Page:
A First Timer’s Guide to a Vanlife Road Trip
Thinking about renting a camper van? Take some advice from someone who’s done it.
I hadn’t washed my hair in five days. I did the math while squatting for a morning pee next to Suerta, the rented camper van I had just driven 1,068 miles through the wilds of Arizona. I felt dirty, bloated, exhausted, and utterly fulfilled. On a reunion adventure with my best friend, Erin, I captained a camper van for the first time ever—relying on side mirrors, the slow lane, and small miracles to get us from Phoenix to the Grand Canyon, to Sedona and Saguaro, and back again.
If you love road trips and the great outdoors, I highly suggest jumping on the camper van bandwagon. While I wasn’t quite ready to sell all my belongings and actually live in a van, I was jazzed to spend five days exploring the desert in one. Suerta was a trusty companion, though for a first-timer, her husky size took some getting used to. Here’s everything I learned during my first-time foray into vanlife.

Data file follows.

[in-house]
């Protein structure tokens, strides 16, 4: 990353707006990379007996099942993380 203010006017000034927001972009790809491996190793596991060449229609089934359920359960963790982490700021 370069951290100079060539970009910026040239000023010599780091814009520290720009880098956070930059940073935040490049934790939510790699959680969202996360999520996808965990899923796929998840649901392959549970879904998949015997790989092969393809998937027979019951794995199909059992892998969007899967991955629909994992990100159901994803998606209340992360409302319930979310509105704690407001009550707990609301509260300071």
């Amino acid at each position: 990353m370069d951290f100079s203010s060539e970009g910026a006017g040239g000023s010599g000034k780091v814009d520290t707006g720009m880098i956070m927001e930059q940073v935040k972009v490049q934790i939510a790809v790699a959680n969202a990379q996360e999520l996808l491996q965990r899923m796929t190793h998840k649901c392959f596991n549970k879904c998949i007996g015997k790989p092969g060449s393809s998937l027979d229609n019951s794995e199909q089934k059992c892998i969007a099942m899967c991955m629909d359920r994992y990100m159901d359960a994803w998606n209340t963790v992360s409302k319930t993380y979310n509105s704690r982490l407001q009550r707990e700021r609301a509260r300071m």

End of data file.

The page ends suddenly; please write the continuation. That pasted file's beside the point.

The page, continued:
Booking your house-on-wheels
Getting into the camper van spirit was easy. I hopped on the site Outdoorsy: basically the Airbnb for camper vans, RVs, and trailers. Using the handy dandy filter tool, I found a slew of camper vans to choose from, each with their own personality. I was drawn to Suerta’s spunky interior; she had me at the purple string lights and mural that adorned the long interior wall. She came equipped with a small stovetop burner, plates and cups, storage, and even a blackout curtain by the front windshield for privacy. As a bonus, her name meant “lucky” and I’d take what I could get.
Suerta’s owner met us at the airport to give us a rundown of the van’s inner workings, quirks, and even got some solid suggestions of where to go. Just like Airbnb, the amenities and overall experience with Outdoorsy will differ from van to van, but there are plenty of rental outfitters out there. LA-based Texino, for example, rents tricked-out Mercedes vans that come fully equipped with kitchens, camping gear, linens, and more.